MIAMI (AP) - Former President Bill Clinton did something Sunday that many celebrities do when visiting South Florida.
He watched the Miami Heat.
With the best seat in the house _ of course _ Clinton arrived shortly before tip-off of the Heat's game against the Orlando Magic, even getting his hands on a deflected ball late in the first half and smiling as he flipped it back onto the court. Clinton stayed until the very end, then posed for plenty of postgame photos with fans, as well as one with the officiating crew of Bill Kennedy, Mark Lindsay and Rodney Mott.
"As a crew, it was an honor and a privilege," Kennedy said after the game.
Clinton told the crew: "No one in this building, other than me, has been second-guessed more than you guys."
The Heat won the game 90-78.
Clinton sat just to the right of Heat managing general partner Micky Arison, the two chatting just about nonstop during play while sitting near midcourt at a table only inches from the sideline. The former president's visit was not announced beforehand, and when asked about it postgame, Heat coach Erik Spoelstra still apparently wasn't aware that Clinton was sitting next to one of his bosses.
"I didn't know," Spoelstra said. "Is he still here? Do I have a chance to go shake his hand?"
Players, however, were keenly aware of who was playing the role of First Fan on Sunday.
"I did notice that," said Heat guard Dwyane Wade, who exchanged greetings with Clinton. "I wasn't like Spo."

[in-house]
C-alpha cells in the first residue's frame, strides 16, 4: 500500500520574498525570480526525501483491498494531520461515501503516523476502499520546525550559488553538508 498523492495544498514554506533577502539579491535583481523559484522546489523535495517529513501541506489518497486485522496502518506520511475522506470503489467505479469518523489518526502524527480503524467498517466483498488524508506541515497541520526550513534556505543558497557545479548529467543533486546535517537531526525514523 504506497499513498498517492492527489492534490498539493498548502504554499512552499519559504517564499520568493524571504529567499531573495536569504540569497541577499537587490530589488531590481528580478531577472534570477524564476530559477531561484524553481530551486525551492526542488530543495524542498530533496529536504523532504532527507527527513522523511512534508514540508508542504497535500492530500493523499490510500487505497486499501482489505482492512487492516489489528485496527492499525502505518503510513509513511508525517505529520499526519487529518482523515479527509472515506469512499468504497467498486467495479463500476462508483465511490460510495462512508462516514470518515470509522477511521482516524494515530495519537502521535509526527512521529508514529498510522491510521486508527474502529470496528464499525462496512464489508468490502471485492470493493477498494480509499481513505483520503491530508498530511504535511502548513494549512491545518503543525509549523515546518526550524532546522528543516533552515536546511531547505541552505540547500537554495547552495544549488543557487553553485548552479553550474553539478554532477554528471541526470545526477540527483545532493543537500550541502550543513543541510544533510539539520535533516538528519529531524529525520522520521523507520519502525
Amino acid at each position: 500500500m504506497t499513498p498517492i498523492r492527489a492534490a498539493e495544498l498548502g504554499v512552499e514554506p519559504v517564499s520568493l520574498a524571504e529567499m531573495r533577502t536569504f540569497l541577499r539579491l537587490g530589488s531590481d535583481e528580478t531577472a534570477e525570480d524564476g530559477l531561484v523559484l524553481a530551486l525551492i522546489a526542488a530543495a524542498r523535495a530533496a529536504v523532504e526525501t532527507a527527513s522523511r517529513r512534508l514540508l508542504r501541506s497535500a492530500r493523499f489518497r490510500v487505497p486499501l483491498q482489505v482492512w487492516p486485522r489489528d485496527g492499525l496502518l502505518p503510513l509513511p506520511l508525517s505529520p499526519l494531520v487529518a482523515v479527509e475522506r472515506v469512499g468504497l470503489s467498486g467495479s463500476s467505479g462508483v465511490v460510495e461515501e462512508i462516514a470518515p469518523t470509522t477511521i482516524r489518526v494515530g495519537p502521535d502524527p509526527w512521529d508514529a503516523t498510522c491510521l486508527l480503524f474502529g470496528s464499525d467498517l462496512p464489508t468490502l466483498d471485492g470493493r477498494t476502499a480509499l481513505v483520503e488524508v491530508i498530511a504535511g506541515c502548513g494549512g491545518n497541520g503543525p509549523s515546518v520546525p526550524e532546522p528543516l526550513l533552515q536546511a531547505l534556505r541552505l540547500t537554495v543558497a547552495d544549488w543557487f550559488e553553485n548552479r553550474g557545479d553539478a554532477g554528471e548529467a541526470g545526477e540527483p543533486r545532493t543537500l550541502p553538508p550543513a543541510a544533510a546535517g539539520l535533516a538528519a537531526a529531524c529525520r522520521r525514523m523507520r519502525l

Added Heat forward LeBron James: "It's humbling, honestly. ... The best thing about it is we were able to win a game while he was here."
Clinton took his seat shortly before the Heat starting lineup was introduced to the crowd, and at times seemed just like any other fan. He received a lengthy cheer in the third quarter, standing as a spotlight shone upon him and after he received a Heat jersey with "Clinton 42" emblazoned on the back.
He was laughing during a timeout when the Heat's "Golden Oldies" _ a dance troupe composed of older citizens _ performed, applauded when James threw an alley-oop pass to Wade, turned to look skyward at the overhead video screen for replays and pored over stat sheets during timeouts.
Clinton has long enjoyed many sports. He played golf in Colombia last week at a Nationwide Tour event.
Heat executives Nick Arison and Alonzo Mourning met briefly with Clinton in Haiti last month, discussing ongoing earthquake relief efforts. Clinton and Mourning chatted that day for a few minutes about a number of other topics, including the Heat's season to that point and how much the former president enjoyed the retired Heat center's book.
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